The summer before my first year in graduate school seems like an eternity ago. I remember reading an e-mail from my graduate program director stating that the incoming Ph.D. students would be participating in a mentoring program through a program called GradFund. Dozens of questions swirled in my head. Hadn’t my graduate program told me that I have funding for my first year? Why do I have to worry about funding when I’m not in graduate school yet? Don’t I have plenty of time to apply for funding later? Doesn’t my advisor cover my funding from grants? Will I have to pay my own way if I can’t get funding? Is every other graduate student this unsure about everything?
Most new graduate students have very little experience with applying for funding, and many are unsure of how funding works; I was in this position myself. It’s perfectly natural to have all of the above questions and more when starting graduate school. I gradually learned the answers to these questions with the help of GradFund, my dissertation advisor, and my peers in the Biomedical Engineering program at Rutgers. While I can now say that I understand the graduate funding landscape and the need to apply for fellowships, I can’t help thinking that I would have been better prepared if I had realized this earlier. Thus, this blog post will highlight what I wished I had known about funding in graduate school when I first started.
Disclaimer: There will be variation in the answers to the above questions depending on the school and graduate program. However, there are a few concepts that hold true regardless of your academic affiliation.
The Summer before your first year in graduate school is the best time to start learning about fellowship applications. Graduate school is essentially an exercise in juggling many tasks with varying levels of importance. It is up to you to decide how to best spend your time. It’s easy to think that other tasks such as research, analyzing data, reading papers, writing papers, class work, studying, etc., are more worthy of attention than applying for fellowships. That’s why the summer before your first year in graduate school is the best time to start the process. You may have been looking forward to a lazy or action-packed Summer, but a short weekly time commitment can help you prepare to submit an application later in the Fall. You would be surprised how quickly time flies once the semester starts, so it’s best to start early!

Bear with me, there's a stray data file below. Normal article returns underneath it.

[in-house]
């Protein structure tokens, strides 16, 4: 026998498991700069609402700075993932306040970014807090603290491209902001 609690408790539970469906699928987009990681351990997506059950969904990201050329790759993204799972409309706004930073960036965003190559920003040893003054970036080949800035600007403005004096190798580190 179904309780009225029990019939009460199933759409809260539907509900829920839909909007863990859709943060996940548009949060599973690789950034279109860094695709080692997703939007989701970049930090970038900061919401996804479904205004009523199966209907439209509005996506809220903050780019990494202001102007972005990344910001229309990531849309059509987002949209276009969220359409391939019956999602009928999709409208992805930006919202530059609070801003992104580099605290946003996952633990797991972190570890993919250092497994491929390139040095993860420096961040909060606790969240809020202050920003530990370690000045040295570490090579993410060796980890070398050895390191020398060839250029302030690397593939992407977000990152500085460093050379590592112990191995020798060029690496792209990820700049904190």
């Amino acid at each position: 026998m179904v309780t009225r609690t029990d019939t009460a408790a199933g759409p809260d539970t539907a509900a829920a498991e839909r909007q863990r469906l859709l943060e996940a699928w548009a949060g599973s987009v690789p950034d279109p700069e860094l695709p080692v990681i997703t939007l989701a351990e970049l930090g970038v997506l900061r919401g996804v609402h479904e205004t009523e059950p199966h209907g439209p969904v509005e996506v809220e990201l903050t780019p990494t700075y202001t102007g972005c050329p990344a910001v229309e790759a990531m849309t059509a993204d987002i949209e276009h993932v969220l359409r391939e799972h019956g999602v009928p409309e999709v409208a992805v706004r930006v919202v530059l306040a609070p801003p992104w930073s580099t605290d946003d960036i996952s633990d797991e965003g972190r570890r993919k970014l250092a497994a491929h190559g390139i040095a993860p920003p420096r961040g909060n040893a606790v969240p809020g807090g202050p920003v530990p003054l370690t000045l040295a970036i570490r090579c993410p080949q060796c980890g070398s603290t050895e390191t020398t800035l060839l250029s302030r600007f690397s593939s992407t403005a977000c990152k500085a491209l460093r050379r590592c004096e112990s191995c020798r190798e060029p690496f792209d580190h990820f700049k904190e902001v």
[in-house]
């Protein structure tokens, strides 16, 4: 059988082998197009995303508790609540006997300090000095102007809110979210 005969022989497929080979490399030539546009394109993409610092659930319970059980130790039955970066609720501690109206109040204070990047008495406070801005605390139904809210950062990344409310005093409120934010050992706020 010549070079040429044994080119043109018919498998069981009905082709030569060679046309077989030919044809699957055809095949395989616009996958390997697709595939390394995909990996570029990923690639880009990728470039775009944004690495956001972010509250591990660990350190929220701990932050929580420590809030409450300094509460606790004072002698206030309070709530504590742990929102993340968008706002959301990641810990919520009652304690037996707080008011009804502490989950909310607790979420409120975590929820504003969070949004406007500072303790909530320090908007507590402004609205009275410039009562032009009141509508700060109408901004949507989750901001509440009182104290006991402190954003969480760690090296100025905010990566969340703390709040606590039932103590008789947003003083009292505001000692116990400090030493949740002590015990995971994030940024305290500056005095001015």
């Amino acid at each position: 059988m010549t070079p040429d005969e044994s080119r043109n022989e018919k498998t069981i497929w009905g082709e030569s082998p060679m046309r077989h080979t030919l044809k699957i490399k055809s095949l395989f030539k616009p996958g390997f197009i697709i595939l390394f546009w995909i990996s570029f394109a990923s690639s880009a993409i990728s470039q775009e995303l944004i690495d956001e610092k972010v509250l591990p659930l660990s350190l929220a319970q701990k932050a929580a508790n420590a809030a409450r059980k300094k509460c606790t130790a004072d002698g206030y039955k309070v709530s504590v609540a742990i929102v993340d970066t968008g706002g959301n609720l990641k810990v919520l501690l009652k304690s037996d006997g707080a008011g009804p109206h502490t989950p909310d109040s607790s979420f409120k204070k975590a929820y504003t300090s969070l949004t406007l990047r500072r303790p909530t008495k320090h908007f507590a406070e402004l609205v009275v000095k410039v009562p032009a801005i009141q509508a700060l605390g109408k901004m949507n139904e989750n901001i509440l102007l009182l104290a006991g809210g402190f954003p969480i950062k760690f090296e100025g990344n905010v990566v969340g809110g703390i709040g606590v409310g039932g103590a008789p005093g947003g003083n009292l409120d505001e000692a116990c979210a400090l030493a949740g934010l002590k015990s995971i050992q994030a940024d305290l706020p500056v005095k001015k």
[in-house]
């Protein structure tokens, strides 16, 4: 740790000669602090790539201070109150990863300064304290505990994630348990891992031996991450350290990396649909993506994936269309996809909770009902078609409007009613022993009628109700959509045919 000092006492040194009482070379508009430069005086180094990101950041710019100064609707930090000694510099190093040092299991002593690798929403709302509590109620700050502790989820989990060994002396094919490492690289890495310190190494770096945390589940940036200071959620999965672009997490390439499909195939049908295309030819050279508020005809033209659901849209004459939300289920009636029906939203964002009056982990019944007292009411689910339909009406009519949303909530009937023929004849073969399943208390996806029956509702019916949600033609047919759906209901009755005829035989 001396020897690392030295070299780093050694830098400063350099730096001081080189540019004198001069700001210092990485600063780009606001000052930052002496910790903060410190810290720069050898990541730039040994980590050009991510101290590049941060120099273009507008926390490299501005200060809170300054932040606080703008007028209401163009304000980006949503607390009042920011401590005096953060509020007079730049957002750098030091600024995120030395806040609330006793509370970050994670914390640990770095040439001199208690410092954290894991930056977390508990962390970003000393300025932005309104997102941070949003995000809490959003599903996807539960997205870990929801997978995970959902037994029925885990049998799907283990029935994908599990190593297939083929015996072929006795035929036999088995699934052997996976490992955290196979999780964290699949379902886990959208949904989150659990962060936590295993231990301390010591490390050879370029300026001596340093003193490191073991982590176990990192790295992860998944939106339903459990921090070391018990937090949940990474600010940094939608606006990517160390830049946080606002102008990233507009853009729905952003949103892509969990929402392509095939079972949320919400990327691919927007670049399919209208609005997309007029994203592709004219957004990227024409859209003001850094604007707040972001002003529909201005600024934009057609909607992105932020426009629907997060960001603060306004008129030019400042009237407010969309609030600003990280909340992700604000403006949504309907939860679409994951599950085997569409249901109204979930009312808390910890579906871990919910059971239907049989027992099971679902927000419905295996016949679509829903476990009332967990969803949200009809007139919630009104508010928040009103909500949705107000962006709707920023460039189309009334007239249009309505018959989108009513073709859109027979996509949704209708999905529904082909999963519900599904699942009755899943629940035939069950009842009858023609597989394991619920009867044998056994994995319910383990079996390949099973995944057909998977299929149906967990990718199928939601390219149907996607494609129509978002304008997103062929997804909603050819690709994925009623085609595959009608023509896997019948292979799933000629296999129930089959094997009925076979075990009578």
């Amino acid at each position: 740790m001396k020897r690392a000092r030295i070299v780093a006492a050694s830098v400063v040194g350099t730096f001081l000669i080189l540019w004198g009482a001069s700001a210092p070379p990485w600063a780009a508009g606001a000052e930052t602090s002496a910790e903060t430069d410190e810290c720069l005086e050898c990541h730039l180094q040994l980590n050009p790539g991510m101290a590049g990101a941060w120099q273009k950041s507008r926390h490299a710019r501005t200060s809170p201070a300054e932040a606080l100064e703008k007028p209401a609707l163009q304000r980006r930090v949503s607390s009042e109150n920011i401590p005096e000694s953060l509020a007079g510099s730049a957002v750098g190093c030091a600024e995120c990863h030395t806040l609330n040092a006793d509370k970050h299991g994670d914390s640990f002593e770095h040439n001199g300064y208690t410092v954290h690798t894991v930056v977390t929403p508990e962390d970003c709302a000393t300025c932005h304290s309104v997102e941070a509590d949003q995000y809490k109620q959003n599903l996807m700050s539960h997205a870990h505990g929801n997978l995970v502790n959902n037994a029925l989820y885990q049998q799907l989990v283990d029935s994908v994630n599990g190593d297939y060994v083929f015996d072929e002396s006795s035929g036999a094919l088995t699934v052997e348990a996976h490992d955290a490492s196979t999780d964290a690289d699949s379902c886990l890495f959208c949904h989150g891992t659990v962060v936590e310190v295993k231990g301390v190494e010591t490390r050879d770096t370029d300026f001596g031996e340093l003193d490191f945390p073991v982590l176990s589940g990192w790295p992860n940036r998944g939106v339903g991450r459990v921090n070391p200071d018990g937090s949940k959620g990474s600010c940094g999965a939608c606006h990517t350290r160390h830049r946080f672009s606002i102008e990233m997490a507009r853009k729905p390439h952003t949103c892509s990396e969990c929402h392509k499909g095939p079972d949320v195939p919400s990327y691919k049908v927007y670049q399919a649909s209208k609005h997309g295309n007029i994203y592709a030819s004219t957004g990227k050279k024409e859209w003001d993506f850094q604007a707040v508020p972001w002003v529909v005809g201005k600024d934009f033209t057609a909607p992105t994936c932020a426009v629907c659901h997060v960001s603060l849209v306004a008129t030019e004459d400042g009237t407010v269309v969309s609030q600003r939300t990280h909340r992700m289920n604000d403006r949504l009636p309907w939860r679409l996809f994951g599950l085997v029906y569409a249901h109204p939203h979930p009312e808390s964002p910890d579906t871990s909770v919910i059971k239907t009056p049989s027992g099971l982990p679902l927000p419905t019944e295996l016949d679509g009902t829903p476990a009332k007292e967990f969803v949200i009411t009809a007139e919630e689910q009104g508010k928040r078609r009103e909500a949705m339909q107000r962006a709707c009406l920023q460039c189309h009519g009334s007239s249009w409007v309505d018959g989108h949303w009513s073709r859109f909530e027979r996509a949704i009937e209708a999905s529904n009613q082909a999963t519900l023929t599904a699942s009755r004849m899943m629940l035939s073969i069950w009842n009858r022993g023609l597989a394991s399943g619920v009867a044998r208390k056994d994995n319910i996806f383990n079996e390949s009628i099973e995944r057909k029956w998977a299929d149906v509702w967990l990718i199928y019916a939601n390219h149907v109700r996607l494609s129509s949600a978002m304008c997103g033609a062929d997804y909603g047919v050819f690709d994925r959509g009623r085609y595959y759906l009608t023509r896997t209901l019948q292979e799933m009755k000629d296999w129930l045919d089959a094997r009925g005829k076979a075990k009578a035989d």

You are worthy of a fellowship. Unfortunately (and understandably), some graduate students are intimidated when they first arrive in graduate school. You are surrounded by the top academic performers from the undergraduate level, and everyone is either incredibly smart, hardworking, or both. It is important to remember that everyone will feel this way to some degree. You have worked very hard to get accepted into graduate school, and you deserve to be here. Furthermore, you are just as worthy of a fellowship as anyone. What separates those who receive fellowships from those who don’t is working hard on an application through continual revisions and incorporating feedback from peers and mentors.
Apply for fellowships in your first year of graduate school. Many students in my cohort began writing fellowship applications over the Summer and Fall of their first years. For a variety of reasons, not everyone finished and submitted their applications. Some felt that they weren’t ready to submit an application with a plan for a full project. Many hadn’t decided on a project yet, and others hadn’t chosen an advisor by the end of their first semester. Other reasons included being busy with the other demands of graduate school or being told by well-meaning mentors to wait until they made more progress on their project.
You will be able to find many reasons to forgo submitting a fellowship application in your first year, but you should apply anyway for a few reasons. First, some fellowships are only available to you early in your graduate career, and you should waste no time in applying. You will become ineligible for some early-graduate fellowships as soon as your second year. Second, completing a fellowship application, regardless of the outcome, helps familiarize you with the process of grant writing and submission. Third, it helps you to distill the purpose and significance of your work for non-experts, which is a valuable skill at conferences and when applying for jobs down the road. Finally, it helps you to set a realistic timeline for your research goals, which will help you to graduate in a timely manner. All of these will be very advantageous as you work on your dissertation. Academic researchers must continually sell their ideas and apply for funding to complete their research. When you write papers, attend conferences, and complete your dissertation, you will have to make the case that what you did is important and worthy of funding.
These are only a few of the things I wish I had known regarding fellowships before starting graduate school. Stay tuned for more!